In the middle of a street not far from where I stayed sits a bright orange cube about 8cu.m, surrounded by barriers and amber lights. Large black hoses attached to either side disappear into the ground. This is a sewage pump, connecting two sections of broken mains until such time as the line can be repaired, cleared of silt and realigned to restore gravity feed.
Nobody knows how long that will take.
Quakes, tremors, aftershocks continue. And, despite the popular notion that Christchurch was not prone to earthquakes, the cathedral spire was brought down by earthquakes in 1888 and 1901.
Christchurch memorial: 185 Empty Chairs. Picture: Andre Glynn
I had planned to visit Canterbury Museum, itself a grand old building and home of an important Antarctic exploration collection.
The museum had advertised an exhibition on the earthquakes since September 2010. I believe such memorialising projects are not to be underestimated in the difficult business of people collectively condensing and clarifying their experiences.
We arrive to discover an apologetic notice on the front door. The building may be unsafe and engineers have closed the museum until further notice.
Over the road, fenced off and propped up, is the Canterbury Arts Building. This was formerly the rambling old university buildings where Ernest Rutherford (father of nuclear physics) studied and where, between 1937 and 1945, Karl Popper gave philosophy lectures.
Behind the museum, the Botanic Gardens' elegant old glass conservatories are closed. At least the lawns, flower beds and the trees (some 150 years old) are still there to work their potent enchantment.
Down the street, the swish new art gallery is also closed, with no firm date to reopen.
It is hoped this group of institutions immediately to the west of the CBD Red Zone may, when repaired and restored, become an historic precinct; the evocative remnant of a city that is, by and large, being trucked to Bottle Lake and Lyttelton.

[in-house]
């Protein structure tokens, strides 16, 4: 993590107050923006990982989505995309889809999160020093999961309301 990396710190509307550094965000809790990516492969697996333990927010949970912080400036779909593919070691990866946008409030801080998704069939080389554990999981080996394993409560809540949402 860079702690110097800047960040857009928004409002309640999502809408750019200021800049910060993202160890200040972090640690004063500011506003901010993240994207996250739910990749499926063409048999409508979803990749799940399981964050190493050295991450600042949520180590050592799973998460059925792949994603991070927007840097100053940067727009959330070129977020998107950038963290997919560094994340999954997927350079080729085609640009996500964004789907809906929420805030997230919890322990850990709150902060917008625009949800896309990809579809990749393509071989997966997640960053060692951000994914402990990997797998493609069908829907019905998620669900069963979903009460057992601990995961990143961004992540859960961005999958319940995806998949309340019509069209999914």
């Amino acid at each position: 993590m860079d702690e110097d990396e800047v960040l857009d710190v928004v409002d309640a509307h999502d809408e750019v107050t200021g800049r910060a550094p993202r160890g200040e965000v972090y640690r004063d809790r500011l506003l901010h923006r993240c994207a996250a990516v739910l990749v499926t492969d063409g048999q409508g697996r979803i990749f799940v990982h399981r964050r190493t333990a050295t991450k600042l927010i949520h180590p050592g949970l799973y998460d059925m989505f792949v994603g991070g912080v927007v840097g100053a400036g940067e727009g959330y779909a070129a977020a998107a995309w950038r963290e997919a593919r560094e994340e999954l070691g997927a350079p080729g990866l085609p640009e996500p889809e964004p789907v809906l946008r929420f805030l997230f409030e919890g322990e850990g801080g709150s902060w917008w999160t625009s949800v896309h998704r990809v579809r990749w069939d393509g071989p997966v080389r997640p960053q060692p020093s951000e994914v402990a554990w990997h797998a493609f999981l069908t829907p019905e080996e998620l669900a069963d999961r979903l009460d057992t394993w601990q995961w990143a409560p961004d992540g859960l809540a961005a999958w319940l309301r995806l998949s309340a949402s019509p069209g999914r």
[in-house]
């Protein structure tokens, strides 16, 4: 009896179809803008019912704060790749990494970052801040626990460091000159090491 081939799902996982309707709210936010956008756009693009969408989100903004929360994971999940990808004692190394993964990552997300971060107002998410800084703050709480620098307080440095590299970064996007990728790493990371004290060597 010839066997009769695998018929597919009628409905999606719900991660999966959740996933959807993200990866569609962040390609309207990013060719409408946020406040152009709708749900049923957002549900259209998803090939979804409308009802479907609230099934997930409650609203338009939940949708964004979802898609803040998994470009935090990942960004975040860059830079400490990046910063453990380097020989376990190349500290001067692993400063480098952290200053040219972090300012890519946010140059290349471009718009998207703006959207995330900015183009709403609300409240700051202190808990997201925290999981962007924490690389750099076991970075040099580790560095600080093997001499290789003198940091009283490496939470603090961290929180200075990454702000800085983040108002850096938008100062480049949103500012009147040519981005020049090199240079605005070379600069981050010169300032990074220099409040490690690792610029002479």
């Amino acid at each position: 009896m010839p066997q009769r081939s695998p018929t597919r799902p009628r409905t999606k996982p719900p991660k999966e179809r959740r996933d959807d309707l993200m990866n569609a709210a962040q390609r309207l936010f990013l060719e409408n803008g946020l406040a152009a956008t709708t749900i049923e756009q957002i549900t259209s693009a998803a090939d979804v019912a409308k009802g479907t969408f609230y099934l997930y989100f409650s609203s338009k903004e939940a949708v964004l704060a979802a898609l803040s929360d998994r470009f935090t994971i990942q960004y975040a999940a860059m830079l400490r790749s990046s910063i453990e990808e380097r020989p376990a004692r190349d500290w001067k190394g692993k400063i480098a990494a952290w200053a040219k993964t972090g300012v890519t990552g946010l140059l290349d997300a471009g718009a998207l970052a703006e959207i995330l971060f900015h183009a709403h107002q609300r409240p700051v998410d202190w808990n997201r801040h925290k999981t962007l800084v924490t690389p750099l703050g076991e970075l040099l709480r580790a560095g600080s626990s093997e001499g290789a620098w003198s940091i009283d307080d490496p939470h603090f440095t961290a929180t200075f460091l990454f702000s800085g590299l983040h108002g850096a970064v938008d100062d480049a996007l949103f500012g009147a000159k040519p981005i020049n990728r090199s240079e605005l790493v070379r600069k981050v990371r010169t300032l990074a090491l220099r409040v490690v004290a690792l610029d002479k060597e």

Christchurch is still picking up the pieces. Even as I write another magnitude-five shake (the 41st since September 2010) has knocked off few more loose bits. And probably settled the fate of a few more homes.
It is no surprise that many people want to leave. But many want to stay, their reasons as diverse and individual as particular memories.
In the meantime, everyone just has to keep going. Turning up for the daily grind.
A mere tourist has no business advising the people of Christchurch how to cope with their lot. But it does seem to me that small treats and indulgences, like courtesy and small kindnesses, are not trivial things.
I kept thinking of something Karl Popper did amidst wartime austerity.
It is not widely known that Popper's The Open Society and its Enemies, one of the most influential books of the late 20th century, was written in Christchurch. Happily, I can report Popper's house on the Port Hills has survived, and that his view of the Southern Alps remains sublime.
Karl Popper Plaque, Worchester St. Picture: André Glynn
For me, the apposite story of Popper's time in Christchurch is the one of how he and his wife, Hennie, after completing the massive manuscript, upon which they had worked in great adversity for four years, took a holiday by "going down to the sea". There, they treated themselves to as many ice-creams as they could eat.
Out in front of a double row of shipping containers supposed to stop boulders the size of cars from falling on to the seaside road, you can still buy an ice-cream at Sumner Beach. So I followed the Poppers' example, and made the gesture looking out over Pegasus Bay, with the wrecked houses teetering on the brink of the broken cliffs behind me.
Madras Street was empty. Christchurch's former CBD is not a place the locals go. For many, it is just too distressing.